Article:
To City Counselor, State Rep. Candidate Valli Geiger

By Phyllis Merriam, on behalf of Mechanic Street and impacted Rockland homeowners | Aug 13, 2020

City Councilor, State Representative Candidate Valli Geiger:

I am writing on behalf of impacted Rockland homeowners, neighbors and friends.

Your campaign poster, stressing the slogan “We’re All In This Together,” gives us hope you would help our community with Rockland’s property revaluations.

Here we are in Rockland, in the middle of a virus pandemic and a broken economy. Now, Rockland has soaring property revaluations and taxes to frazzle us even more. Portland, Cape Elizabeth and other municipalities suspended revaluations due to COVID-19 because of the virus’s impact on the Maine economy. We are requesting the same consideration be been given to Rockland homeowners.

Here is astounding property revaluation data and then a sample of the personal impacts on our neighborhood. The net difference in prior assessed property values and the new assessed values is an increase of over 59 million dollars.

Of the 2,851 drive-by assessments, the value of 0.7% stayed the same, 20.2% decreased in value and 79.1% increased in value. Of the 2,256 homes with an increased assessment, 1,135 (just half of them) had an increase of 20% or more.

Mechanic Street homeowners are certainly “All In This Together.” The average increase of the 2,256 Rockland properties that increased in value is $32,620 or 26.7%. Mechanic Street homeowners (representing less than 1% of the number of assessed Rockland properties) have an average increase in value of $102,025 or 60.1%.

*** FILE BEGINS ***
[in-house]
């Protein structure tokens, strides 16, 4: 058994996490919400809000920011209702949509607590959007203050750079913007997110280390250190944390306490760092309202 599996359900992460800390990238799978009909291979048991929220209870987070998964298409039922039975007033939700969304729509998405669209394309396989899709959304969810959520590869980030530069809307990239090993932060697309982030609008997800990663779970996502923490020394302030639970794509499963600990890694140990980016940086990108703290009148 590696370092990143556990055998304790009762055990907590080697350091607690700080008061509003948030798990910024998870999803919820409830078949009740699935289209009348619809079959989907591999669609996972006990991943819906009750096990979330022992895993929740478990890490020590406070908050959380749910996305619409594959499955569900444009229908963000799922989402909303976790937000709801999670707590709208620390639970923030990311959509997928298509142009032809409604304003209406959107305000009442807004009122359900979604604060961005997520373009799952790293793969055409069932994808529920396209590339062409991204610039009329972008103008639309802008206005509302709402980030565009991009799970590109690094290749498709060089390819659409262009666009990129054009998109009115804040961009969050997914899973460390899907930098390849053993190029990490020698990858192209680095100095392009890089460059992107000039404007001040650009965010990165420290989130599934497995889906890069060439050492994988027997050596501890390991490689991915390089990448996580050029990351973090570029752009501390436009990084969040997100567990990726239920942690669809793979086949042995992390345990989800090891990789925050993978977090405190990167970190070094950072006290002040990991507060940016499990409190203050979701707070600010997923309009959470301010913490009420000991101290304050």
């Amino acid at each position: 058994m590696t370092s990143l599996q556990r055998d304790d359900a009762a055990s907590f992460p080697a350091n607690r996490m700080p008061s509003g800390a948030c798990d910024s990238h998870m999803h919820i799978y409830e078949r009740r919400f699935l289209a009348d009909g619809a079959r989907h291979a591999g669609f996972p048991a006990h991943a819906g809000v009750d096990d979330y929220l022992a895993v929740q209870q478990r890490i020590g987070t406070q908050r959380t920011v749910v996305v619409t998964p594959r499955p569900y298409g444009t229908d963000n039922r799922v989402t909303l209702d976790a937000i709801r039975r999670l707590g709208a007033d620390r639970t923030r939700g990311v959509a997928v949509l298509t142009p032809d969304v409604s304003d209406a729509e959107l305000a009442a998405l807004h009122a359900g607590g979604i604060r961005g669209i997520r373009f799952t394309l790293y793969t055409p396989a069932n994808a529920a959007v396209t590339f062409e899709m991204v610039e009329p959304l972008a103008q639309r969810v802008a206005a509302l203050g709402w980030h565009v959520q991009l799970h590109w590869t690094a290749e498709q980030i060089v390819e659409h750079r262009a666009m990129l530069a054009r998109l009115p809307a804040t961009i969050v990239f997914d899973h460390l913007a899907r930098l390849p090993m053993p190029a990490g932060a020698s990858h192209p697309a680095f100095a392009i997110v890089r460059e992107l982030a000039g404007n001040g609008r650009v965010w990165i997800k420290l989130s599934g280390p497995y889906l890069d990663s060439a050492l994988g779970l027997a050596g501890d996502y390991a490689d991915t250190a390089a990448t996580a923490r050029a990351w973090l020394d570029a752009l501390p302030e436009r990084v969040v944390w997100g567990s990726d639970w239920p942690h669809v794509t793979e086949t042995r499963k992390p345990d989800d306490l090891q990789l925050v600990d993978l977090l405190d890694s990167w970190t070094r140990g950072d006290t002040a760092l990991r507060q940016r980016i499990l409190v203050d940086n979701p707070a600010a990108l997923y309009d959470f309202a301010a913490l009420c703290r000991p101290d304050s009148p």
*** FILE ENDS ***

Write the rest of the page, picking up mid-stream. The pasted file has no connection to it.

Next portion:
KRT Assessors revaluations should have been completed six months ago to give homeowners time to gather their funds for September’s property taxes, which have yet to be determined by the city.

Property taxes will rise so high that many long time Rockland homeowners, such as the elderly, families and disabled veterans, will not be able to stay in their homes. The city needs to investigate more revenue streams than homeowners’ pockets. We’re not wealthy people. We all live on modest incomes after many years of service to our community.

When my husband and I got our home revaluation we became shocked, saddened and anxious. Neighbors, friends and many in our community have the same feelings. I am a retired social worker who served families and children in need for 44 years. My husband is a disabled American veteran. His Rockland family of six generations worked for this community. We bought his family home, where he grew up, back in the days when homes were affordable for middle class people in Rockland.

We hoped to age-in-place with the help of the VA ramp so my husband can safely get in and out of our home with his walker. The same is true of our neighbors and friends in our close community where we look out for each other.

One neighbor, a retired teacher, has lived in her home for 42 years where she and her husband raised their children. Now she is a widow living on a modest fixed income. Another neighbor, a single person, has to work extra shifts to be able to keep their home, at pre-revaluation costs, where they have lived for almost 40 years. Another neighbor was working until the employer closed their doors due to the coronavirus. Now she finds congress has suspended her unemployment income.

A neighborhood couple, who work full time for modest wages, are trying to maintain their family home of many Rockland generations, to also age-in-place. Revaluations make retiring in their hometown unsustainable. There are many other similar and sadder stories Rockland homeowners can share.

Additionally, landlords will have to raise rents for apartment dwellers in Rockland creating a domino effect of more unaffordable housing. The city council needs to preserve diversity, increase affordable housing, slow down gentrification and give hope to young people wishing to buy homes.

We are all in this together. Please help our Rockland community. We request a public meeting, as soon as possible, for all impacted Rockland homeowners.

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